Startup Profile: Studio Graphene, a digital studio with a difference

Scott Law

Every major corporation and almost every high growth start-up requires a digital strategy. From digital design and app development, to challenging IoT projects. It’s a big market, with lots of players, but one company feels they have the edge. Studio Graphene are a digital studio that delivers real creativity and invention, on a sensible budget. We spoke to their founder, Ritam Gandhi, to understand what makes them unique.

Let’s start by describing in your words what your company is and what it does?

We’re Studio Graphene – ‘The Studio of Better Things’. We specialise in delivering your innovation by designing and building ground up digital products. We work with a range of companies from start-ups to corporates such as Diageo and Coca-Cola

What do you think makes it distinct to any other companies – what’s its USP?

We’ve built award winning IoT products (Hawk) and sector shaping digital businesses (Vita Mojo), under more challenging circumstances than our competitors could. Studio Graphene was formed to work with ambitious organisations that are doing something different and new. Every project we work on makes us a better team and choosing to only work on innovative projects enables us to constantly get better at delivering them.

We’re also creating our own intellectual property, like administration modules that we’re then able to share with the start-ups we work with. Every pound we make is reinvested into our own intellectual property to build better products, which we then give away to our start-up clients. No one else is doing that.

What’s your personal background?

I’ve been lucky enough to have worked at some amazing places, Accenture, Capco and Bank of America Merrill Lynch, delivering technology transformation projects, all the time witnessing the big impact technology can have. I’m a tech delivery guy, but I’ve got real world major corporate experience, which has been really valuable for me to understand the challenges corporates face when trying to innovate.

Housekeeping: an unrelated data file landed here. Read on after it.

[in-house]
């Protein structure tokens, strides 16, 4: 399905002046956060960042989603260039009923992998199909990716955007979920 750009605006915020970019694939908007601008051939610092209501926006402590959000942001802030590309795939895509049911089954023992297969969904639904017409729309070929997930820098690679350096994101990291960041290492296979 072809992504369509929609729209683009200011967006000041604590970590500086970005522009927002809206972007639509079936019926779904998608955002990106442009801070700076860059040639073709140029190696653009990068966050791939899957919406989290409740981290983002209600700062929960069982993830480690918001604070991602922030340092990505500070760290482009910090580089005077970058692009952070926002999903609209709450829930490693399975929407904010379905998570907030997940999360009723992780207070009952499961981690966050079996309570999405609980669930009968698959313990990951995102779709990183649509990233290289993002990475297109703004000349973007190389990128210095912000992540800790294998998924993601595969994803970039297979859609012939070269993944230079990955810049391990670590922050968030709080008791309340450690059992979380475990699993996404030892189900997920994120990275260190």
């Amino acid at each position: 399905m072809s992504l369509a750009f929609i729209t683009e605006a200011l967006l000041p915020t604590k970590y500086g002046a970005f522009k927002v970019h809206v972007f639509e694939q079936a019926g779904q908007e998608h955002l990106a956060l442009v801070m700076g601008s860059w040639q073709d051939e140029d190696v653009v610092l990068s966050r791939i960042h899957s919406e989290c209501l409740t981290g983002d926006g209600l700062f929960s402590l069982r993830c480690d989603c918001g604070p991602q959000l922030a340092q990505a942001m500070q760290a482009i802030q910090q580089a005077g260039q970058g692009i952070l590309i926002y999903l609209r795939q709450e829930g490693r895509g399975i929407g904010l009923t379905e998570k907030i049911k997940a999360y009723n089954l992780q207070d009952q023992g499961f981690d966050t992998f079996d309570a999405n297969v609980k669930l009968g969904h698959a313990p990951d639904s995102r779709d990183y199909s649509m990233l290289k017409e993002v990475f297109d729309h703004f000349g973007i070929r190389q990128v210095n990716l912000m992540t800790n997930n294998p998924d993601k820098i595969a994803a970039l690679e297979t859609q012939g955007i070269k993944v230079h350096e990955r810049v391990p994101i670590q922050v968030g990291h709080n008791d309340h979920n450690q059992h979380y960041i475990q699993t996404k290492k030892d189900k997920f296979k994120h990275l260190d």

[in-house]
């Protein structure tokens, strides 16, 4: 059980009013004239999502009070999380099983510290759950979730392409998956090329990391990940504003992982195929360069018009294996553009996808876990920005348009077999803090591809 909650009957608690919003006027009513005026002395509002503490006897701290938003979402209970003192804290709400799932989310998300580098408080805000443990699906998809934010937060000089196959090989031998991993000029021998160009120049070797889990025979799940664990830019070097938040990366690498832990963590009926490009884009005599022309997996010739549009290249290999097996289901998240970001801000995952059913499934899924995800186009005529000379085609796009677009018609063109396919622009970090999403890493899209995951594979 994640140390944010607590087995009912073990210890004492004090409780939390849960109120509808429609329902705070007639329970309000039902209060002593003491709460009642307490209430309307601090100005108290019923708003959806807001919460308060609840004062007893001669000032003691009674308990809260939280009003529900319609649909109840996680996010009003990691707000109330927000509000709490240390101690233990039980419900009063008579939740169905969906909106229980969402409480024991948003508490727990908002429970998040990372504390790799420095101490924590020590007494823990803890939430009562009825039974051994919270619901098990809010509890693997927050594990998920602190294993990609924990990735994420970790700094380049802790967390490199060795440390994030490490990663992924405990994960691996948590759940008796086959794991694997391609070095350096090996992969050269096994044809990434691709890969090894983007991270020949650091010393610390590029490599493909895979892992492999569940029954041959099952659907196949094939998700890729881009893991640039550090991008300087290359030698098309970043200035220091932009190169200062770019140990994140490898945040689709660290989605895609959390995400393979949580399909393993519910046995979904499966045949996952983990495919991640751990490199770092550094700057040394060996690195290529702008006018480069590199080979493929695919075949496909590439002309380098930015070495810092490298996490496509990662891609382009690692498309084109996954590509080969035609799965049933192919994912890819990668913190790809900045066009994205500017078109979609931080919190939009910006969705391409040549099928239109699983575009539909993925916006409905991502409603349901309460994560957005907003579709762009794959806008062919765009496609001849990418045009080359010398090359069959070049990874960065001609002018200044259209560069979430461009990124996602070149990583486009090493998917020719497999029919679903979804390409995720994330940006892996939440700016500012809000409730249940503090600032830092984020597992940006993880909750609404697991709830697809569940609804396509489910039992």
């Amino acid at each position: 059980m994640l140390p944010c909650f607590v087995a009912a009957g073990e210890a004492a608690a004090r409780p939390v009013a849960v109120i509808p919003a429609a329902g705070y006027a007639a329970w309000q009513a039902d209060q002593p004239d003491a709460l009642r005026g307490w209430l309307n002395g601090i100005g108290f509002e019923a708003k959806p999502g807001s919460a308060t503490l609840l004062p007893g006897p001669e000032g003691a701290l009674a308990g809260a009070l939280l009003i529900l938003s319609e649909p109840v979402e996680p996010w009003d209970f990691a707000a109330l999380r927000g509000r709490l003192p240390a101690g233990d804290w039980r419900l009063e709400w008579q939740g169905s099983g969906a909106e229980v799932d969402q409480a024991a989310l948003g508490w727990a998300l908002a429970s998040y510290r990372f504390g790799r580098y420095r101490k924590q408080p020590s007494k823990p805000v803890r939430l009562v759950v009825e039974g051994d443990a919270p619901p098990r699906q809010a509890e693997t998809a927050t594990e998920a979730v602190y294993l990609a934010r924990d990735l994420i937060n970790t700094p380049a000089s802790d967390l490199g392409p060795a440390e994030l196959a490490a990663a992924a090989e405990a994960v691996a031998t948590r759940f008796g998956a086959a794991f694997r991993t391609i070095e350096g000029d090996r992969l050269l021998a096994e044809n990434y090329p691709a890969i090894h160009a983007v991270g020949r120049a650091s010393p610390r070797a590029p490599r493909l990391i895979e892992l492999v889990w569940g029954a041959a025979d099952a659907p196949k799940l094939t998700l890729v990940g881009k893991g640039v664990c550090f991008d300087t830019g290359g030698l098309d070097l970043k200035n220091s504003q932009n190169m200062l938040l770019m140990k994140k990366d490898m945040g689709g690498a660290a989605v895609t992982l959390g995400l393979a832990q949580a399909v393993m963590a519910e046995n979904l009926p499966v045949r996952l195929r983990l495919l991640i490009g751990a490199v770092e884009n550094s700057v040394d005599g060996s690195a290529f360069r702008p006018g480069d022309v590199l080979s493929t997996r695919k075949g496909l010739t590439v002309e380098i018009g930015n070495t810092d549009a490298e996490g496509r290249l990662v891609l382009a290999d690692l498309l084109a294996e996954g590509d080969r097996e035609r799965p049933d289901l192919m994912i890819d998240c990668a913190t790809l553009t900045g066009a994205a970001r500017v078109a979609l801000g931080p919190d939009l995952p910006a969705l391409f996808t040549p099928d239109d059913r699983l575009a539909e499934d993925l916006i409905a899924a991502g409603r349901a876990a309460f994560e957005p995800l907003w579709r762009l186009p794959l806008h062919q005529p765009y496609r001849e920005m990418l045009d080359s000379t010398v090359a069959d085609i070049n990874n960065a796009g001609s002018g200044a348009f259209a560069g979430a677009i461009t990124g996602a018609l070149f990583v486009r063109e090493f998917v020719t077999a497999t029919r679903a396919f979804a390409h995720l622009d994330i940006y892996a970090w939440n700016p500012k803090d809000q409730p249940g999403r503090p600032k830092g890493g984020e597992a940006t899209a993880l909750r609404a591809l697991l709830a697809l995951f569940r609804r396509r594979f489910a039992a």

What inspired you to start the company?

More than half of Fortune 500 companies that existed in the year 2000, no longer exist. I was witnessing digital disruption have an extraordinary impact globally, but everyone I met in London wanting to innovate by building a digital product found it scary, expensive and slow – I realised, there is simply a lack of digital delivery capability with the right mindset. I saw a massive opportunity to solve everyday challenges, turning great ideas into reality by leveraging technology that exists today. I was never held back by the people I worked with or the companies I worked at, I was lucky in that they inspired me to get out there and pursue my entrepreneurial dream.

I always saw things happen in large corporates that didn’t make a lot of sense, and sometimes I felt that my hands were tied in terms of leveraging tech to make those situations better. It sounds a bit clichéd, but I’d think of ways to make the world a better place using technology and couldn’t do anything about it. Being entrepreneurial frees you to create impact on a large scale and working with start-ups to deliver innovative projects has helped make that impact even more explosive.